“The Journey,” by Mary Oliver

The Journey

One day you finally knew
what you had to do, and began,
though the voices around you
kept shouting
their bad advice —
though the whole house
began to tremble
and you felt the old tug
at your ankles.
“Mend my life!”
each voice cried.
But you didn’t stop.
You knew what you had to do,
though the wind pried
with its stiff fingers
at the very foundations,
though their melancholy
was terrible.
It was already late
enough, and a wild night,
and the road full of fallen
branches and stones.
But little by little,
as you left their voices behind,
the stars began to burn
through the sheets of clouds,
and there was a new voice
which you slowly
recognized as your own,
that kept you company
as you strode deeper and deeper
into the world,
determined to do
the only thing you could do —
determined to save
the only life you could save.
Mary Oliver

“Primavera”

Today I received this poem from The Writer’s Almanac. Tonight I will be going to a dinner for the university where my mother teachers called the “Primavera Gala,” at the Toledo Museum of Art. So, today this poem is triply fitting with it’s descriptions of Spring, it’s discussion of the role of an artist, and the title “Primavera.”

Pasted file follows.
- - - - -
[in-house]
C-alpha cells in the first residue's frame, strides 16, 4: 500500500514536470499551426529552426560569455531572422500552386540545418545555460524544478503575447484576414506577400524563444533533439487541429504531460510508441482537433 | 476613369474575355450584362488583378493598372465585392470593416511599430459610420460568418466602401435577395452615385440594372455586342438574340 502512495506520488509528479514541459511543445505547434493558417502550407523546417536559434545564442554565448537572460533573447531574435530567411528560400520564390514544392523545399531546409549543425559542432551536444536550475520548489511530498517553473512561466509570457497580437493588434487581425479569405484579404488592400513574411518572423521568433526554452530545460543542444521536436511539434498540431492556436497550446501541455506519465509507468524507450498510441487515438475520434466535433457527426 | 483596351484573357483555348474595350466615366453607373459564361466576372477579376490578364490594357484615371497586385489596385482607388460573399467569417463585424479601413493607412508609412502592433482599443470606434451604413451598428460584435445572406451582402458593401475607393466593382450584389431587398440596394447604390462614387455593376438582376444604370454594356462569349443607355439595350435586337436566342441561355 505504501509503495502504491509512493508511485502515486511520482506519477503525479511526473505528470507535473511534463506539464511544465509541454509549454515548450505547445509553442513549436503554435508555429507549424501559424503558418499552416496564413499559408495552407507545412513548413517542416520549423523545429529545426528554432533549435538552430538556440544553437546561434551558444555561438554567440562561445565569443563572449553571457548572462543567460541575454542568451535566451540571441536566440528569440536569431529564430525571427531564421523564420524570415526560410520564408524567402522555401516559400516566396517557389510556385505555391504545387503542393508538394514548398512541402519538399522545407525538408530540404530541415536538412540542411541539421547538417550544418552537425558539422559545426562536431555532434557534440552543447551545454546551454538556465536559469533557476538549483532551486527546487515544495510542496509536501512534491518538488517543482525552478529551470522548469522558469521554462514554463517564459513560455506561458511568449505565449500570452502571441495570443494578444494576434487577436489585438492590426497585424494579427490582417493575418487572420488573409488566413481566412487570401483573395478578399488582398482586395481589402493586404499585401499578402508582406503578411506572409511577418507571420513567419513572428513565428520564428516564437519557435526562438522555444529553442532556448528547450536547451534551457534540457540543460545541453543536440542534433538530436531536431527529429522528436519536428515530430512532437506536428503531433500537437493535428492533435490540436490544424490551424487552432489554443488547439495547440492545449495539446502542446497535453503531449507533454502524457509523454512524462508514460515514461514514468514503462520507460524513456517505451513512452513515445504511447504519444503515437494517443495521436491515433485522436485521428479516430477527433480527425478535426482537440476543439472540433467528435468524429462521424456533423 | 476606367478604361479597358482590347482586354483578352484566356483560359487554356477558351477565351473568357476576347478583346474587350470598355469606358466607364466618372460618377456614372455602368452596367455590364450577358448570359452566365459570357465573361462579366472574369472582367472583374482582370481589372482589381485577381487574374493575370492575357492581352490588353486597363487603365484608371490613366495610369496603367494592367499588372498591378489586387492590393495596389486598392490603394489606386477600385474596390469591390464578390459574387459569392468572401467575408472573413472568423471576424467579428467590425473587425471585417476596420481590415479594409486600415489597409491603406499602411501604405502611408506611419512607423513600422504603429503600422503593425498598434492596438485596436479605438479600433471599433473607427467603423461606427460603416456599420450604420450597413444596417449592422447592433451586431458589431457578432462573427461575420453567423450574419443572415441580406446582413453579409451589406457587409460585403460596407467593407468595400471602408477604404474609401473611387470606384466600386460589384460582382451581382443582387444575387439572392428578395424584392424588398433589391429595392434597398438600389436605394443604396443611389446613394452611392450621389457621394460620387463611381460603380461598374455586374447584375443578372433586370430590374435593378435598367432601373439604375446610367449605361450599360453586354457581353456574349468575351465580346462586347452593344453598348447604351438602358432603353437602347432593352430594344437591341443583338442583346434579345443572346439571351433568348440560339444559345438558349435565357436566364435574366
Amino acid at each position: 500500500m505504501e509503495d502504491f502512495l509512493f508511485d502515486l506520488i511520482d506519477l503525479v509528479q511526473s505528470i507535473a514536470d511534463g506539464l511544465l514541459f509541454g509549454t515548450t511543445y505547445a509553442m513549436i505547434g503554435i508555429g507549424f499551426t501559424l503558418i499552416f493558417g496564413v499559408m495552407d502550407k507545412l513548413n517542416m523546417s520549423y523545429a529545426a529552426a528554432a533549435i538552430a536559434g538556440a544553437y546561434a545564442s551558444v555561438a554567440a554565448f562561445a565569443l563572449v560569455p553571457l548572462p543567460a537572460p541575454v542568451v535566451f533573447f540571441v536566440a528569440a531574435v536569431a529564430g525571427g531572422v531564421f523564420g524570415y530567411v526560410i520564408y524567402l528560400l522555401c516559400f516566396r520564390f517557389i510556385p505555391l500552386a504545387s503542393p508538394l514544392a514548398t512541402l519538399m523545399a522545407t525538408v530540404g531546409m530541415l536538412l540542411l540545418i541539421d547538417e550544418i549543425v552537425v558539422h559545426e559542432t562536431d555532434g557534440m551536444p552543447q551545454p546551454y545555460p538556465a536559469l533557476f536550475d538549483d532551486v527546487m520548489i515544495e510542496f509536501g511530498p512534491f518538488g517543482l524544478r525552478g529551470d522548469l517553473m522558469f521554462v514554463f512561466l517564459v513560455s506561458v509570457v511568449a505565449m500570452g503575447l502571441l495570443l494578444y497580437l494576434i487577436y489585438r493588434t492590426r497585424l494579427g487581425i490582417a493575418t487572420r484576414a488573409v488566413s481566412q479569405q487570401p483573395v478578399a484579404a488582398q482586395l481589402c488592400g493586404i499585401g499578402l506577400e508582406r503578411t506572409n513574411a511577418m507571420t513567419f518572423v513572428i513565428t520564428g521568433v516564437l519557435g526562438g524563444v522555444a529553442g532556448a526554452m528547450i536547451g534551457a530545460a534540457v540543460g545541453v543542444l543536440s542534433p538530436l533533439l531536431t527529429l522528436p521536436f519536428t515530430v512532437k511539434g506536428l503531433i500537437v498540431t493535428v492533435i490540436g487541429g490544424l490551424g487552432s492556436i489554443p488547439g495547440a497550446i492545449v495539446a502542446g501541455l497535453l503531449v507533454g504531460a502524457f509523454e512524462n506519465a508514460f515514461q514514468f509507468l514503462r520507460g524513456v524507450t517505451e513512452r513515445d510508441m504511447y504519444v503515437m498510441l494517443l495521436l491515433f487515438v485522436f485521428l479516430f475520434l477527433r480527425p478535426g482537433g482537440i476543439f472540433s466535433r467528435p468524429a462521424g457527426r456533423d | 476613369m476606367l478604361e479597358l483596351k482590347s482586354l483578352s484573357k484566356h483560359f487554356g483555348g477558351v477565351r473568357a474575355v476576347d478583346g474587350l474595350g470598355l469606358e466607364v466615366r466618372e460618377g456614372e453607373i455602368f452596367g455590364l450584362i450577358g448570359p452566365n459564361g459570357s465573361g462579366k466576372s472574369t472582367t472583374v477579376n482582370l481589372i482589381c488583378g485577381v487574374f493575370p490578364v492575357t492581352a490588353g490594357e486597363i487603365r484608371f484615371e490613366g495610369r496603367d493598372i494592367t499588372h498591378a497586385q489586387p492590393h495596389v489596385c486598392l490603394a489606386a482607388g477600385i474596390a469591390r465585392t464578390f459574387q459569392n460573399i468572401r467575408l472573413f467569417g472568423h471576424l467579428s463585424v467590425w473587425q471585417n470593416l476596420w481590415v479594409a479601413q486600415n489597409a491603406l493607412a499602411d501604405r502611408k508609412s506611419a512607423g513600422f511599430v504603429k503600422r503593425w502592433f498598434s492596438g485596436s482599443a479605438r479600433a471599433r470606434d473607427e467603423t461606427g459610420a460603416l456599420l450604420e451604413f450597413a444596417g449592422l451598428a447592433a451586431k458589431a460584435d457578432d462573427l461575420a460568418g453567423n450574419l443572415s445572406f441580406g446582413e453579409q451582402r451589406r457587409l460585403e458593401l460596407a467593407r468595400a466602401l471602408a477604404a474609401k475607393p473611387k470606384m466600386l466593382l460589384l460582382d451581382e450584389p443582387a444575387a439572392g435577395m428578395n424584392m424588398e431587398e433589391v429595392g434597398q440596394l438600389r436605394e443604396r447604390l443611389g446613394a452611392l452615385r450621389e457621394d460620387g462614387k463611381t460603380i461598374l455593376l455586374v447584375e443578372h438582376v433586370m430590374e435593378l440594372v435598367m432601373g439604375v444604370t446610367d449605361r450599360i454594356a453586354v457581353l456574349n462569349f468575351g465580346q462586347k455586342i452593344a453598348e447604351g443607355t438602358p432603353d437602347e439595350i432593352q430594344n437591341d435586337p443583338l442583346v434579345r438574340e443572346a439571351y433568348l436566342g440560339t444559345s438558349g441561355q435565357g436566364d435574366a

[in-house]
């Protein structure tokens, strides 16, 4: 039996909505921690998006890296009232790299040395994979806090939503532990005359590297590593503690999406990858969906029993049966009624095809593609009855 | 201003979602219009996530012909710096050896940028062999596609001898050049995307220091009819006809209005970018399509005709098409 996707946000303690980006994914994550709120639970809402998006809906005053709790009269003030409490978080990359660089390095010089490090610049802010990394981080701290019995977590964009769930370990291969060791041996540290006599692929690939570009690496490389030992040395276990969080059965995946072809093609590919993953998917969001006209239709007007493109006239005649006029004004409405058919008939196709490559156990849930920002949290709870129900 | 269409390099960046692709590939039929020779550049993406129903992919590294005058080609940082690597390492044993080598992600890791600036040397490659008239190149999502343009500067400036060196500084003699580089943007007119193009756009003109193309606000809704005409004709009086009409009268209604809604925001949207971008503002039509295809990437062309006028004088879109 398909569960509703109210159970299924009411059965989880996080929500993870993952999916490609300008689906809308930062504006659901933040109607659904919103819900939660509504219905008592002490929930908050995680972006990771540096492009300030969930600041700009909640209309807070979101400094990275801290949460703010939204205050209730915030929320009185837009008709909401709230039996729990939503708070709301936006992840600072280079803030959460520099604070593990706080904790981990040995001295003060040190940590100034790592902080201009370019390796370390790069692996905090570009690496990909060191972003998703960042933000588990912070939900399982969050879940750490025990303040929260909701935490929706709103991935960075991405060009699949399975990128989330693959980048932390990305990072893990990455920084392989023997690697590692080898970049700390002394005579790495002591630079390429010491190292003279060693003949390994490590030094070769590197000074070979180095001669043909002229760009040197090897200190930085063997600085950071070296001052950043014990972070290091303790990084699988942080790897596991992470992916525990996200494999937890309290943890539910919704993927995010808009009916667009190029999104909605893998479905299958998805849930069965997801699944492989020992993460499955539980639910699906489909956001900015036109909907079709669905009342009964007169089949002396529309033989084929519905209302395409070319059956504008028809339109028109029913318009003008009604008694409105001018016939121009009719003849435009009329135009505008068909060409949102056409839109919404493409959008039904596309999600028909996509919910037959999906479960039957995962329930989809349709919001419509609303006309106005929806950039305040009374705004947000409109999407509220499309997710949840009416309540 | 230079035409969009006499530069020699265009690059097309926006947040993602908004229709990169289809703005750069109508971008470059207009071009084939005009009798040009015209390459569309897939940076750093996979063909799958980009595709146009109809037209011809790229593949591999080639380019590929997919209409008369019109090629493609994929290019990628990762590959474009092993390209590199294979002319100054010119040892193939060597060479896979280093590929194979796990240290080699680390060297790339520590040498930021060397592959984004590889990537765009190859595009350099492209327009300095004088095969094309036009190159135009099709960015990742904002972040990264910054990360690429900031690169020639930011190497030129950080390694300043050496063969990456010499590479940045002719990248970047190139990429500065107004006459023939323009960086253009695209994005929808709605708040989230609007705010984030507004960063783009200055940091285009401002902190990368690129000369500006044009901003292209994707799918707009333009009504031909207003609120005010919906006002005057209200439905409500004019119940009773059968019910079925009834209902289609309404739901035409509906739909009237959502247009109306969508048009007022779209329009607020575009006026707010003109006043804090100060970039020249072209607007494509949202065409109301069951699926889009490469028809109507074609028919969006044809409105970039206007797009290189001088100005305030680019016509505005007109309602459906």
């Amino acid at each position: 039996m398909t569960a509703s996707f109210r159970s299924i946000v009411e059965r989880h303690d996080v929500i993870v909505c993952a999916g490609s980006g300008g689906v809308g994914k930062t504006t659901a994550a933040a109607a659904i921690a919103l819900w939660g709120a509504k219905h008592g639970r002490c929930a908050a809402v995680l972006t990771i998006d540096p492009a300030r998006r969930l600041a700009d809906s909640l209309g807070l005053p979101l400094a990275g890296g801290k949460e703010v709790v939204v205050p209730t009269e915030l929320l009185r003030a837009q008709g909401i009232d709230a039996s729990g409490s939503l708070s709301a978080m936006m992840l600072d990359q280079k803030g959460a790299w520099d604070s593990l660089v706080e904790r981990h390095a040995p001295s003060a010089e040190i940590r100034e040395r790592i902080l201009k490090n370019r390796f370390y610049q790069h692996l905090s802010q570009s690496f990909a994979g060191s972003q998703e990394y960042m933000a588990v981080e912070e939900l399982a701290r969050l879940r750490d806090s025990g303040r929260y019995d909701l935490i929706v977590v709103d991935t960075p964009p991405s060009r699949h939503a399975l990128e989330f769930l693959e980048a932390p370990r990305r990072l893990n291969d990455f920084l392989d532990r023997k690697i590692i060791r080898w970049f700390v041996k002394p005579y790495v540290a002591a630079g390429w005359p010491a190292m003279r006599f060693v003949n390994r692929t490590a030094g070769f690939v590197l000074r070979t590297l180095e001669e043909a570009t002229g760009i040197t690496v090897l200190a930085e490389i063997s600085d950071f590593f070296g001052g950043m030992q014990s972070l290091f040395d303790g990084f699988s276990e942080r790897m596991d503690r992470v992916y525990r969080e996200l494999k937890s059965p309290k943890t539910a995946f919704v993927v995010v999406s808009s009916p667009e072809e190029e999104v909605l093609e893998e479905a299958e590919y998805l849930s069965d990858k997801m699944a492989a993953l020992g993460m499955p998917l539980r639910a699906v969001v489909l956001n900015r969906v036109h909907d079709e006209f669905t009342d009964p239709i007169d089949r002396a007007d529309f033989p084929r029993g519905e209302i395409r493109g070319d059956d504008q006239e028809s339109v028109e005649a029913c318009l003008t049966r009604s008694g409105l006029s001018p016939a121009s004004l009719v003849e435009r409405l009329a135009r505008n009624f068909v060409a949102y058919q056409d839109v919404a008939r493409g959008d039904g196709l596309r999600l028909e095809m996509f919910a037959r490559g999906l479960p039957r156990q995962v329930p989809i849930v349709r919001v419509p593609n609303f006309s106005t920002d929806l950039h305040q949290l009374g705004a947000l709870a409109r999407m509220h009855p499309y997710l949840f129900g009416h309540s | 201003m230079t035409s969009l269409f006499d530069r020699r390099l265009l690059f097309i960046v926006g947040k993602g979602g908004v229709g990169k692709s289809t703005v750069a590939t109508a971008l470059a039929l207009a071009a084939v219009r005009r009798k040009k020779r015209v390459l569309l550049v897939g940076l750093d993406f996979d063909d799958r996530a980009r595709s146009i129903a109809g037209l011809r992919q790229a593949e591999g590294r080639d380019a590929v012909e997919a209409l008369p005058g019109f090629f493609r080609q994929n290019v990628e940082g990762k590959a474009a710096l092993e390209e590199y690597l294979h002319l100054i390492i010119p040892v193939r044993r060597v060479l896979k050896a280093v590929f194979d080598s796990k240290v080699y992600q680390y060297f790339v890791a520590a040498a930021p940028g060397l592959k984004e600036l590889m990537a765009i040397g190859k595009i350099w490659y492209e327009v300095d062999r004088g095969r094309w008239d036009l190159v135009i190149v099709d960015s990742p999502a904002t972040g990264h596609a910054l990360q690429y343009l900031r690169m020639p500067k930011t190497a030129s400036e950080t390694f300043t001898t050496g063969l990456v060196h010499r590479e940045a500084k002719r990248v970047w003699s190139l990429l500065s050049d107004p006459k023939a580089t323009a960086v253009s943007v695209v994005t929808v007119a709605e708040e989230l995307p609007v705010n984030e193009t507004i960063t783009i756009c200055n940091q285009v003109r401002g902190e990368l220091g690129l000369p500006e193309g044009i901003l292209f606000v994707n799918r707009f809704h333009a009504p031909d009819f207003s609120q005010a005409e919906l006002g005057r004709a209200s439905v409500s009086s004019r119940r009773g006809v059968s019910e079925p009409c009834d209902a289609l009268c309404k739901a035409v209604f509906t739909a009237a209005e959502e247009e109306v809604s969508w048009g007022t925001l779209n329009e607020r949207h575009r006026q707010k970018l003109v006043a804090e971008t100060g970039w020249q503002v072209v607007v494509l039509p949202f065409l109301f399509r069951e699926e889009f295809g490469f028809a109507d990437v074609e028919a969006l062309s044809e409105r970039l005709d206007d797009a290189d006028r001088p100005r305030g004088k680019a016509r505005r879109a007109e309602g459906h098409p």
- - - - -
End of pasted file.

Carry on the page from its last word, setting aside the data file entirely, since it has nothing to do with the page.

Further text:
Primavera
by Louise Gluck

Spring comes quickly: overnight
the plum tree blossoms,
the warm air fills with bird calls.

In the plowed dirt, someone has drawn a picture of the sun
with rays coming out all around
but because the background is dirt, the sun is black.
There is no signature.

Alas, very soon everything will disappear:
the bird calls, the delicate blossoms. In the end,
even the earth itself will follow the artist’s name into oblivion.

Nevertheless, the artist intends
a mood of celebration.

How beautiful the blossoms are—emblems of the resilience of life.
The birds approach eagerly.

“Primavera” by Louise Glück, from Poems: 1962-2012. © Farrar, Straus and Giroux, 2012